13 dengue deaths in Maha last month, 9 in MMR alone
Of the 13 dengue-related deaths in the state last month, nine were from the Mumbai Metropolitan Region (MMR), the state’s latest health report said. Of these, five deaths were recorded in Kalyan-Dombivli — highest among all civic regions in the state. Dr Smita Rode, chief health officer, Kalyan-Dombivli Municipal Corporation (KDMC), however, said the deaths have not been confirmed. Two deaths each were reported in Mira-Bhayandar. and Mumbai.
Dr Kanchan Jagtap, joint director of health services of the state, said a majority of cases have been reported in urban areas that are filled with construction sites , creating an ideal environment for mosquito breeding. “There is no change in the virological pattern of dengue in the state. Civic issues are at the helm of it,” she said.
Doctors in Mumbai said the numbers of dengue deaths are lesser this year compared to last year, despite a surge in cases this year. Dr Anita Mathew, infectious disease specialist, LTMG Sion Hospital, cited timely diagnosis and treatment as reasons for the drop. “This year, a lot of the dengue deaths have been a result of co-morbidities such hypertension and diabetes,” she said.
The city’s executive health officer told HT that the number of dengue cases is expected to go down because the mosquito breeding sites have reduced after the monsoon season. However, she cautioned that people in residential areas must to careful about not allowing stagnant water to collect indoors.
People catching flights from the New Delhi’s Indira Gandhi International Airport (IGIA) may soon have to pass through a fullbody scanner, which is part of pending efforts to upgrade security at the airport that records 60,000 out-bound travelers a day.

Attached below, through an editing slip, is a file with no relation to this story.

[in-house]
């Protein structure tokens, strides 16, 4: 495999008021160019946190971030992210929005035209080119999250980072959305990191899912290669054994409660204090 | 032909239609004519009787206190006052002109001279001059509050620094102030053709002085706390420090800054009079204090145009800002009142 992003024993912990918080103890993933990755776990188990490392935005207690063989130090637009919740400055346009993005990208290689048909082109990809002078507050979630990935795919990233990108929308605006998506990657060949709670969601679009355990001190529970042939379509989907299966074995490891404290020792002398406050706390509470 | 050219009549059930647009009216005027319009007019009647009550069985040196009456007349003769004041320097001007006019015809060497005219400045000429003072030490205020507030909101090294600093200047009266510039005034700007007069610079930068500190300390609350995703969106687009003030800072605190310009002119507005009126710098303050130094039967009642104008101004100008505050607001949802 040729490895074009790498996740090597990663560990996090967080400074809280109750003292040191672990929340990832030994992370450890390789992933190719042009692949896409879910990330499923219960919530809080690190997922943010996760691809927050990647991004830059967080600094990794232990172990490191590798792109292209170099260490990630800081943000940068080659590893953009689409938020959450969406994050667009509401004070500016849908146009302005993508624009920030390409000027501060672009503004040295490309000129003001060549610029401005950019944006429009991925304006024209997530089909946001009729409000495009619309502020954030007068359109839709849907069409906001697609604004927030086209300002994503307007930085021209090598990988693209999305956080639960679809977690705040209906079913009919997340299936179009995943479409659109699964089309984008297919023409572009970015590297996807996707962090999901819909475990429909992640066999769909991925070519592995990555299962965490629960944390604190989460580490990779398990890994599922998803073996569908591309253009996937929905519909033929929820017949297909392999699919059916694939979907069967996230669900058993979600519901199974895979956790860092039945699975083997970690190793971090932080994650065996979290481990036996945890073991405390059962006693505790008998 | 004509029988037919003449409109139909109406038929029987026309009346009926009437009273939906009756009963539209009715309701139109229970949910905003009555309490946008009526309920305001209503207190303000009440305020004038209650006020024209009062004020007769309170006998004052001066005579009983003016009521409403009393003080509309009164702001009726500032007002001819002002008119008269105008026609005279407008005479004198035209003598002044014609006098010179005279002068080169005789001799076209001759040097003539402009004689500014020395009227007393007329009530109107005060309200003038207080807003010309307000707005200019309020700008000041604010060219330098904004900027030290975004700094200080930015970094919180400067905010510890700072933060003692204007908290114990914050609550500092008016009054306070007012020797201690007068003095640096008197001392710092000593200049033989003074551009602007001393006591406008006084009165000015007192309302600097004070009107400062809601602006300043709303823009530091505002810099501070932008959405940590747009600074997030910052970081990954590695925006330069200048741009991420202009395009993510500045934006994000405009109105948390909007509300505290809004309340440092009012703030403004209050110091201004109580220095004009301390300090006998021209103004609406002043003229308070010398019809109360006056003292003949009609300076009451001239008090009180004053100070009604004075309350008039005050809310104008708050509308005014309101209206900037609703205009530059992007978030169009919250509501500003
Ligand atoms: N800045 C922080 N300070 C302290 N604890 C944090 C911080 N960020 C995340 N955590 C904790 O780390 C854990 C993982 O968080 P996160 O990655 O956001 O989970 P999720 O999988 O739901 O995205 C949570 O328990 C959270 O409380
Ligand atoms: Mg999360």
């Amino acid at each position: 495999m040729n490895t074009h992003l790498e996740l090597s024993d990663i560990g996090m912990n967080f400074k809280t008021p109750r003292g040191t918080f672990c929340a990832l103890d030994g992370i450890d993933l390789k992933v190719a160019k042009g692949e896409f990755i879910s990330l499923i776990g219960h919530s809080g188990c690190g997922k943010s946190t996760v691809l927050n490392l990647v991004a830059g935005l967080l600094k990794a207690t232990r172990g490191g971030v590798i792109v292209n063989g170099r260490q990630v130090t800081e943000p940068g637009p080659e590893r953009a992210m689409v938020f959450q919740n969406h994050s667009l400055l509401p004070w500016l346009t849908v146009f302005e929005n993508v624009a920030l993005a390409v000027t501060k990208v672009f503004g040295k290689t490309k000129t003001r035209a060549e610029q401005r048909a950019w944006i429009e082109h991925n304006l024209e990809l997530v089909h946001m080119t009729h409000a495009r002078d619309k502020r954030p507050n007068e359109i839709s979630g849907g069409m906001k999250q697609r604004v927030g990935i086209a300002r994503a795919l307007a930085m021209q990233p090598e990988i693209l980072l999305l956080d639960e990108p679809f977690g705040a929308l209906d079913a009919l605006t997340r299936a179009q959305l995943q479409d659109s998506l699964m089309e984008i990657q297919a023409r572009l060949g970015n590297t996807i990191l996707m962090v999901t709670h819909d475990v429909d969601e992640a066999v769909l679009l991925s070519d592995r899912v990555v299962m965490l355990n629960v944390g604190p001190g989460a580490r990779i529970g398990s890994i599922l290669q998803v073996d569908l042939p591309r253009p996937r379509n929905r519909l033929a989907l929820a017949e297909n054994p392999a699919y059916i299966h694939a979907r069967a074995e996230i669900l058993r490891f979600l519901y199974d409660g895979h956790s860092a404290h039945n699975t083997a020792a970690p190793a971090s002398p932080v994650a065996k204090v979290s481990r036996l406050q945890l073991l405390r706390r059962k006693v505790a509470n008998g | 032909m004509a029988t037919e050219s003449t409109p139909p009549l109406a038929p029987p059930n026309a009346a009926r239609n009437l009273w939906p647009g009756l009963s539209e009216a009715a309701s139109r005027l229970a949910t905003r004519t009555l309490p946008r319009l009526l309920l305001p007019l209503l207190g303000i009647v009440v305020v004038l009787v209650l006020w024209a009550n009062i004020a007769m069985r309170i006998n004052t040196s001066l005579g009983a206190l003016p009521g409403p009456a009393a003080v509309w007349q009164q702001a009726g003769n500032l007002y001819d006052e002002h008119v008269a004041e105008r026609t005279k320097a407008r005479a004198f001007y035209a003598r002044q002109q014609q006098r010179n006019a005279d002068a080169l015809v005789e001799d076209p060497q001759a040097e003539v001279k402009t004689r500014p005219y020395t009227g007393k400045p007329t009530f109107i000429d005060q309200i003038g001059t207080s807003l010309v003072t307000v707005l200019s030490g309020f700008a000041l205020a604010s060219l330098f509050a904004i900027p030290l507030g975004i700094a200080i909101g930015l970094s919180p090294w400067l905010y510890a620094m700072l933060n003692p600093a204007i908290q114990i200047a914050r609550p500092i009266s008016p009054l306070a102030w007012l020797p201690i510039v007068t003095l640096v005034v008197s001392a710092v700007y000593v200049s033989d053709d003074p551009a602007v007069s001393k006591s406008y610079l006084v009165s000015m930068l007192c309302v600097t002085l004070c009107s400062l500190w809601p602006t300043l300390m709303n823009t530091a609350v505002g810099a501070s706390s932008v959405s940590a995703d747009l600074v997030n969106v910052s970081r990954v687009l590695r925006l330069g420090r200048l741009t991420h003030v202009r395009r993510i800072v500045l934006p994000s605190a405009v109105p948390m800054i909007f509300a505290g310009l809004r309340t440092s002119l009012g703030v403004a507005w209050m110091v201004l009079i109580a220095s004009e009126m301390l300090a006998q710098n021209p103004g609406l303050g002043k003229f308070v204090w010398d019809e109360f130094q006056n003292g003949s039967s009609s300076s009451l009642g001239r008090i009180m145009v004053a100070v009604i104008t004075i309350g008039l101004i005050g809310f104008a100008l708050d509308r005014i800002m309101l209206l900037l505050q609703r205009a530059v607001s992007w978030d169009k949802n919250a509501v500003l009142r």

The machine, which produces an X-ray image of a person, is a standard security device in many airports worldwide.
It has attracted criticism because people are uncomfortable with the full-body image it produces. Critics say the scan infringed their privacy.
Delhi airport conducted a trial run of the machine six years ago and is set to go for another round of trials at Terminal 3, or T3, the newest and biggest of its two terminals.
The German manufacturers of the machine have already started installing it at T3. Company officials will train Central Industrial Security Force (CISF) personnel, who guard the airport, to use the scanner.
Sources allayed fears about the objectionable images the machine can churn out, saying the snapshots would look like mannequins, instead of a graphic X-ray picture.
The Bureau for Civil Aviation Security (BCAS) and other security agencies have settled for this particular machine because it could be configured to not reveal images of body parts, and it emits less harmful rays.